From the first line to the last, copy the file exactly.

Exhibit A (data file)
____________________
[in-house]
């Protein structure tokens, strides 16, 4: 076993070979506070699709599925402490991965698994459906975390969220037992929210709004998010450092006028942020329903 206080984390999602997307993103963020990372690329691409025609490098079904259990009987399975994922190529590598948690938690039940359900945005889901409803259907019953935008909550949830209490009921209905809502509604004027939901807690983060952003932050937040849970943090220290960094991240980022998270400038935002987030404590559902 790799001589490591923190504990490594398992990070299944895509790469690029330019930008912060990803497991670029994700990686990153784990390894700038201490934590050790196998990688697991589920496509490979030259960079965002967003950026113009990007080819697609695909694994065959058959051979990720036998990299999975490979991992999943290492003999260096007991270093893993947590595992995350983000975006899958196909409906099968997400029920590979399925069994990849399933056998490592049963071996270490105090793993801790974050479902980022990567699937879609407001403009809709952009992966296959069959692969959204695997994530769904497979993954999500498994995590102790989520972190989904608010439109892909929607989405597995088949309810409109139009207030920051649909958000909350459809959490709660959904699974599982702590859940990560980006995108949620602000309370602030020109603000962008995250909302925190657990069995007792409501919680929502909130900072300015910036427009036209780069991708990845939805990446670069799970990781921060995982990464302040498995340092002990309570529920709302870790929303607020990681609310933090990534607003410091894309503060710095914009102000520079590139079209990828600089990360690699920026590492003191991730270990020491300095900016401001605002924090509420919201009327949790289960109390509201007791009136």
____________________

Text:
[in-house]
């Protein structure tokens, strides 16, 4: 076993070979506070699709599925402490991965698994459906975390969220037992929210709004998010450092006028942020329903 206080984390999602997307993103963020990372690329691409025609490098079904259990009987399975994922190529590598948690938690039940359900945005889901409803259907019953935008909550949830209490009921209905809502509604004027939901807690983060952003932050937040849970943090220290960094991240980022998270400038935002987030404590559902 790799001589490591923190504990490594398992990070299944895509790469690029330019930008912060990803497991670029994700990686990153784990390894700038201490934590050790196998990688697991589920496509490979030259960079965002967003950026113009990007080819697609695909694994065959058959051979990720036998990299999975490979991992999943290492003999260096007991270093893993947590595992995350983000975006899958196909409906099968997400029920590979399925069994990849399933056998490592049963071996270490105090793993801790974050479902980022990567699937879609407001403009809709952009992966296959069959692969959204695997994530769904497979993954999500498994995590102790989520972190989904608010439109892909929607989405597995088949309810409109139009207030920051649909958000909350459809959490709660959904699974599982702590859940990560980006995108949620602000309370602030020109603000962008995250909302925190657990069995007792409501919680929502909130900072300015910036427009036209780069991708990845939805990446670069799970990781921060995982990464302040498995340092002990309570529920709302870790929303607020990681609310933090990534607003410091894309503060710095914009102000520079590139079209990828600089990360690699920026590492003191991730270990020491300095900016401001605002924090509420919201009327949790289960109390509201007791009136």